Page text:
There are a number of aspects worth considering. The Reddix ‘Hospital Administration System’ is described as not being ‘fit for purpose’, and is unlikely to fulfill national targets of the NHS for full electronic access to records. Replacement of this outdated IT system is enormously important for providing Reddix with the ‘right tool’ to succeed (Anthony, Johnson & Sinfield, 2008). The fact that Reddix is one of the worst performing trusts in the UK could be a useful means of creating a need for cultural change; Robinson and Stern (1998) demonstrated that cultural changes tended to succeed when aligned with a company’s strategic goals overall. Adverse drug reactions have done considerable reputational and financial damage to the Trust, and are reported as being a cause of morbidity (at least) in 10% of patients. For the change to succeed, there will need to be a sense of ‘learning from failure rather than punishing’, so that people are willing to take risks. Learning through experimentation has often been mooted to be crucial within the discipline of innovation management (Martin, 2011). A possible way of improving motivation to succeed can be through non-monetary rewards such as words of recognition from team leaders (Amabile & Khaire, 2008). There are wider clinical governance issues, and concerns about information security which pose a potential risk in patient confidentiality, subsuming a plethora of potential legal and ethical issues (Guah & Currie, 2004; Nicolini, et al., 2008). On a practical note, there are many leading suppliers of ‘Healthcare Information Security’ (HIS) systems, emphasising security compliance, operational efficiencies, and mechanisms for performance audit (IBM, 2004). Such systems could readily be used for the long-term storage of data.

Evidence currently (Smith, et al., 2008) is that organisational culture is a major affecting the speed and frequency of innovation. The case study furthermore describes a cultural malaise evident within Reddix, with overworked and ill staff, and high employee rates and absenteeism, which may be costing the Trust money. The current NHS guidelines are indeed based on a number of influential papers in general management, both within and outside the NHS. There may be a sense of urgency in the implementation of a PKC, in that it should rapidly decrease the number of serious medical errors, and address better the explicit and tacit knowledge requirement requirements of the Trust as a whole. Whilst it is conceded that there is no imperative as such to complete the Reddix organisational change fast, the speed of technological progress and the need to correct the performance ‘shortfall’ could be pressures on senior management to carry out the PKC implementation quickly (Evans, 1991) to avoid Reddix falling further down the hospital league tables.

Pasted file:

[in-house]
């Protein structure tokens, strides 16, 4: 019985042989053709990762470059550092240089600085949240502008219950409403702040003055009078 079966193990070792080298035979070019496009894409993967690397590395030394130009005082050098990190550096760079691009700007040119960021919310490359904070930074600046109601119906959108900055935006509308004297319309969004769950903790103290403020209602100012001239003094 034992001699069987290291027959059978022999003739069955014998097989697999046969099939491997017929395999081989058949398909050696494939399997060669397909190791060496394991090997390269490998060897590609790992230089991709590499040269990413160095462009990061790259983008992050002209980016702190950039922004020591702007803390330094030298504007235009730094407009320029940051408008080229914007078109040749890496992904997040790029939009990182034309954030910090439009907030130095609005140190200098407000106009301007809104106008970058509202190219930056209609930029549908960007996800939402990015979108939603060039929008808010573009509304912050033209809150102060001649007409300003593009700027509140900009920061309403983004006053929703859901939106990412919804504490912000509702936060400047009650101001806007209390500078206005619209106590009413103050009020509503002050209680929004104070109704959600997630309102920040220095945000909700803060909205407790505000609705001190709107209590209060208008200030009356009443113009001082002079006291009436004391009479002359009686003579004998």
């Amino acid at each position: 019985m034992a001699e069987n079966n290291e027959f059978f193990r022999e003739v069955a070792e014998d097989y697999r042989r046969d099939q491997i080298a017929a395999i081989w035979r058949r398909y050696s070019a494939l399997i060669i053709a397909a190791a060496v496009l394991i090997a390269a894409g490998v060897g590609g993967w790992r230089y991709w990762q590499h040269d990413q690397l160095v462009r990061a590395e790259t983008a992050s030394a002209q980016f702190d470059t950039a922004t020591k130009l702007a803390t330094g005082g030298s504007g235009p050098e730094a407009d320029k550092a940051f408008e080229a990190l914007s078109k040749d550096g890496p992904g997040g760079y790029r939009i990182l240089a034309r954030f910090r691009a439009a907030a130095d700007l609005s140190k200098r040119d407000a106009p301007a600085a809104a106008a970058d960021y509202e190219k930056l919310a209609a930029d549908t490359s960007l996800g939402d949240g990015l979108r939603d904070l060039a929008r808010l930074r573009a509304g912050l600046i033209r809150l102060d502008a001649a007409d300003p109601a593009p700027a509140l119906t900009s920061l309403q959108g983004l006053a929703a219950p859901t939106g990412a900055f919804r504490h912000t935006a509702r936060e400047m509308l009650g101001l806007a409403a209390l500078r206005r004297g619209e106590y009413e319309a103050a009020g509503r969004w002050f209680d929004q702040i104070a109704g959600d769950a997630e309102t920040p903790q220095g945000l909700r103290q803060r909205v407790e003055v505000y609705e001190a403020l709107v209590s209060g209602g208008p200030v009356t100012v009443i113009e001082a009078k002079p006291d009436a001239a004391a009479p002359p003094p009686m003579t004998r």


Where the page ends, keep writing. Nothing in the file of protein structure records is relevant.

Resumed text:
Reddix would ultimately have to re-orient their organisational culture and realign it with their new holistic organisation structure (that incorporates both new and redesigned existing operational processes and structure). Currie (2006) highlights that boundaries in the implementation of a PKC will include organisational boundaries as well as professional boundaries, exacerbating a ‘silo effect’. These boundaries pose in practice a serious threat to the successful implementation of the PKC. Kanagasabapathy, Radhakrishnan and Balasubramanian (date uncertain) propose that the development of ‘knowledge teams’ composed of knowledge workers from cross-functional areas of the organisation would be a good first step towards a fully distributed knowledge transfer system throughout the organisation.

Tacit knowledge is harder to share as it consists of ‘mental models and metaphors, intuitions and know-how’ (Hartley and Benington, 2006), however Nonaka (1994) advocates the utilisation of ‘self-organising teams’ to engender this culture. A potential obstacle to people embracing change is the necessity for the Trust to obey legal regulatory requirements, as often described for implementing ‘disruptive technologies’ in health care organisations (Christensen, et al., 2000). The proposed KM system would integrate the patient electronic patient records (EPR) that are held by the NHS with the process of physicians and GPs ordering medical tests or medications, and this would lead to better care especially through the integration of evidence best practice rules into the system (a previously identified problem).